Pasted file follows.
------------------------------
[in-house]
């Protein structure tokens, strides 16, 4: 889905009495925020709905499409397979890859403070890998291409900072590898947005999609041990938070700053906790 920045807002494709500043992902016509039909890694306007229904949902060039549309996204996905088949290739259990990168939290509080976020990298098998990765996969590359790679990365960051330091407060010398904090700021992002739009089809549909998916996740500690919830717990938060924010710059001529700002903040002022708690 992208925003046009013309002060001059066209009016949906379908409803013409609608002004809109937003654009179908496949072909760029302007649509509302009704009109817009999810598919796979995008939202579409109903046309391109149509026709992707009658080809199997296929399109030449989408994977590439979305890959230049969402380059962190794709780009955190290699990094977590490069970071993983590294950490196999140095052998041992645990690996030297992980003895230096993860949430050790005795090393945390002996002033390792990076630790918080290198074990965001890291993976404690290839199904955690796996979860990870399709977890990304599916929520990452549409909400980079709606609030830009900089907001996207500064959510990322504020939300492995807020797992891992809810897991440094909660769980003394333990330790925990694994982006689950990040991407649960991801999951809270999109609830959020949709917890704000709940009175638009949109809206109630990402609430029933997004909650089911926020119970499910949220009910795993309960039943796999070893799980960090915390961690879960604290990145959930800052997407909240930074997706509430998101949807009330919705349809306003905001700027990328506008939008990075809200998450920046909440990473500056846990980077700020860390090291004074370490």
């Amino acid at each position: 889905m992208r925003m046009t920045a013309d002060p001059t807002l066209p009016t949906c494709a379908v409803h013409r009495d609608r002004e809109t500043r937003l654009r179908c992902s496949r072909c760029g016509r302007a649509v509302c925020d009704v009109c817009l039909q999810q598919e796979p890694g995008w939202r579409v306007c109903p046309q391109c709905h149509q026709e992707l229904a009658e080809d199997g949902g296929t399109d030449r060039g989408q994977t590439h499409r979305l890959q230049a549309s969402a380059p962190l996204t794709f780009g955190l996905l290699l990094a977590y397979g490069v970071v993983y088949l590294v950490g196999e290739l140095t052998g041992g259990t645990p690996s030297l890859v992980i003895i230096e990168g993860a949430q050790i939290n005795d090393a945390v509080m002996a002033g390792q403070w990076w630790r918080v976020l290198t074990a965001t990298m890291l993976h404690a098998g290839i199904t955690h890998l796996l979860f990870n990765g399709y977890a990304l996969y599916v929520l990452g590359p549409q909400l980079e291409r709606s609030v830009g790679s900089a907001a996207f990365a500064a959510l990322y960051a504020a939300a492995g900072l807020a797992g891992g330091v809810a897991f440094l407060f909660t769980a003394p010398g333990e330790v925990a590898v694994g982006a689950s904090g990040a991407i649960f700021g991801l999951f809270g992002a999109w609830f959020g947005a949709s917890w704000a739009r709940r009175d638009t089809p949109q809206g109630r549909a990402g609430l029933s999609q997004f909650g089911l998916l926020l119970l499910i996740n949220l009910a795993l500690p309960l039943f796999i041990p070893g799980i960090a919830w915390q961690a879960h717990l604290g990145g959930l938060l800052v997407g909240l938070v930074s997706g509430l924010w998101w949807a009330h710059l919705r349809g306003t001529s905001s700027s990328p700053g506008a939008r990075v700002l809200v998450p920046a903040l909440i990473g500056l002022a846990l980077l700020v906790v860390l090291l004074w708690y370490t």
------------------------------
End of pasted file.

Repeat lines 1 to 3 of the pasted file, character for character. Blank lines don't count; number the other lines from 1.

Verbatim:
[in-house]
């Protein structure tokens, strides 16, 4: 889905009495925020709905499409397979890859403070890998291409900072590898947005999609041990938070700053906790 920045807002494709500043992902016509039909890694306007229904949902060039549309996204996905088949290739259990990168939290509080976020990298098998990765996969590359790679990365960051330091407060010398904090700021992002739009089809549909998916996740500690919830717990938060924010710059001529700002903040002022708690 992208925003046009013309002060001059066209009016949906379908409803013409609608002004809109937003654009179908496949072909760029302007649509509302009704009109817009999810598919796979995008939202579409109903046309391109149509026709992707009658080809199997296929399109030449989408994977590439979305890959230049969402380059962190794709780009955190290699990094977590490069970071993983590294950490196999140095052998041992645990690996030297992980003895230096993860949430050790005795090393945390002996002033390792990076630790918080290198074990965001890291993976404690290839199904955690796996979860990870399709977890990304599916929520990452549409909400980079709606609030830009900089907001996207500064959510990322504020939300492995807020797992891992809810897991440094909660769980003394333990330790925990694994982006689950990040991407649960991801999951809270999109609830959020949709917890704000709940009175638009949109809206109630990402609430029933997004909650089911926020119970499910949220009910795993309960039943796999070893799980960090915390961690879960604290990145959930800052997407909240930074997706509430998101949807009330919705349809306003905001700027990328506008939008990075809200998450920046909440990473500056846990980077700020860390090291004074370490």
């Amino acid at each position: 889905m992208r925003m046009t920045a013309d002060p001059t807002l066209p009016t949906c494709a379908v409803h013409r009495d609608r002004e809109t500043r937003l654009r179908c992902s496949r072909c760029g016509r302007a649509v509302c925020d009704v009109c817009l039909q999810q598919e796979p890694g995008w939202r579409v306007c109903p046309q391109c709905h149509q026709e992707l229904a009658e080809d199997g949902g296929t399109d030449r060039g989408q994977t590439h499409r979305l890959q230049a549309s969402a380059p962190l996204t794709f780009g955190l996905l290699l990094a977590y397979g490069v970071v993983y088949l590294v950490g196999e290739l140095t052998g041992g259990t645990p690996s030297l890859v992980i003895i230096e990168g993860a949430q050790i939290n005795d090393a945390v509080m002996a002033g390792q403070w990076w630790r918080v976020l290198t074990a965001t990298m890291l993976h404690a098998g290839i199904t955690h890998l796996l979860f990870n990765g399709y977890a990304l996969y599916v929520l990452g590359p549409q909400l980079e291409r709606s609030v830009g790679s900089a907001a996207f990365a500064a959510l990322y960051a504020a939300a492995g900072l807020a797992g891992g330091v809810a897991f440094l407060f909660t769980a003394p010398g333990e330790v925990a590898v694994g982006a689950s904090g990040a991407i649960f700021g991801l999951f809270g992002a999109w609830f959020g947005a949709s917890w704000a739009r709940r009175d638009t089809p949109q809206g109630r549909a990402g609430l029933s999609q997004f909650g089911l998916l926020l119970l499910i996740n949220l009910a795993l500690p309960l039943f796999i041990p070893g799980i960090a919830w915390q961690a879960h717990l604290g990145g959930l938060l800052v997407g909240l938070v930074s997706g509430l924010w998101w949807a009330h710059l919705r349809g306003t001529s905001s700027s990328p700053g506008a939008r990075v700002l809200v998450p920046a903040l909440i990473g500056l002022a846990l980077l700020v906790v860390l090291l004074w708690y370490t």